Endgames Case report

A man with penoscrotal swelling and bruising

BMJ 2010; 340 doi: https://doi.org/10.1136/bmj.c1283 (Published 21 April 2010) Cite this as: BMJ 2010;340:c1283
  1. Manique Wijesinghe, foundation year 2, elderly care,
  2. Rajinder Singh, specialist registrar, urology
  1. 1Queen Alexandra Hospital, Portsmouth PO6 3LY
  1. Correspondence to: M Wijesinghe manique.w{at}gmail.com

    A 50 year old, morbidly obese, immobile man with a long term catheter secondary to urinary retention as a result of benign prostatic enlargement presented to his general practitioner. He had a two day history of frank haematuria and progressively worsening scrotal, penile, and suprapubic pain that occurred a few days after a routine catheter change. The doctor noted scrotal swelling and bruising and suspected urethral injury as a result of traumatic catheterisation. He became progressively more unwell, and an emergency referral to urology was made three days later.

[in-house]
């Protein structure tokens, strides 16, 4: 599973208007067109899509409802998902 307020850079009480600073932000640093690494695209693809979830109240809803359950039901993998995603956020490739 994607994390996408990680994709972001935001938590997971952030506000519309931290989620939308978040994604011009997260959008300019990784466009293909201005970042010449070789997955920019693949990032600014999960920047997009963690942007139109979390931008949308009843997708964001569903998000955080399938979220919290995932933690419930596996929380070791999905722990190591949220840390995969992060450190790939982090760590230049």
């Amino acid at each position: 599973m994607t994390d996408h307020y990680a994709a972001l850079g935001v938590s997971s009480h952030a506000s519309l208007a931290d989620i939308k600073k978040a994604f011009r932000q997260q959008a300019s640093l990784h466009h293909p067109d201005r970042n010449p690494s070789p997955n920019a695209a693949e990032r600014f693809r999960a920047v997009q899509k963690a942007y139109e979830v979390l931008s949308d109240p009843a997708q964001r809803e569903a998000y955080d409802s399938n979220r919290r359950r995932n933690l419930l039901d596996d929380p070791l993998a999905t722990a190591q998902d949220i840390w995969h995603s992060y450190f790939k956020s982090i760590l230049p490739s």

On admission, he was systemically unwell, with a blood pressure of 95/60 mm Hg and an irregular pulse rate of 105 beats/min. Electrocardiography confirmed atrial fibrillation. His temperature was 37.5°C and respiratory rate was 22 breaths/min, with a pulse oximeter saturation of 93% on air. Oxygen administration and aggressive fluid resuscitation were initiated. On examination, he had extensive swelling and a black-purple discoloration of the scrotum, penis, and suprapubic region, in addition to malodour.

    Laboratory results on admission showed haemoglobin 136 g/l, white cell count of 55.3×109/l, platelets 521×109/l, international normalised ratio 14, C reactive protein 272 mg/l, urea 13.3 mmol/l, and creatinine 356 µmol/l. Subsequent catheter sample urinalysis and blood cultures showed no bacterial growth.

    His arterial blood gas on 2 litres of oxygen via a nasal cannula showed pH 7.456, partial pressure of oxygen 17.2, partial pressure of carbon dioxide 3.92, base excess −2.9, and standard bicarbonate 22.7. Chest radiography was unremarkable. His medical history included morbid obesity, poorly controlled type 2 diabetes, atrial fibrillation, and chronic obstructive pulmonary disease, which was treated with steroid inhalers.

    Questions

    • 1 What is the likely diagnosis?

    • 2 What investigations may aid in diagnosis?

    • 3 What are the risk factors and common organisms associated with this condition?

    • 4 How is …

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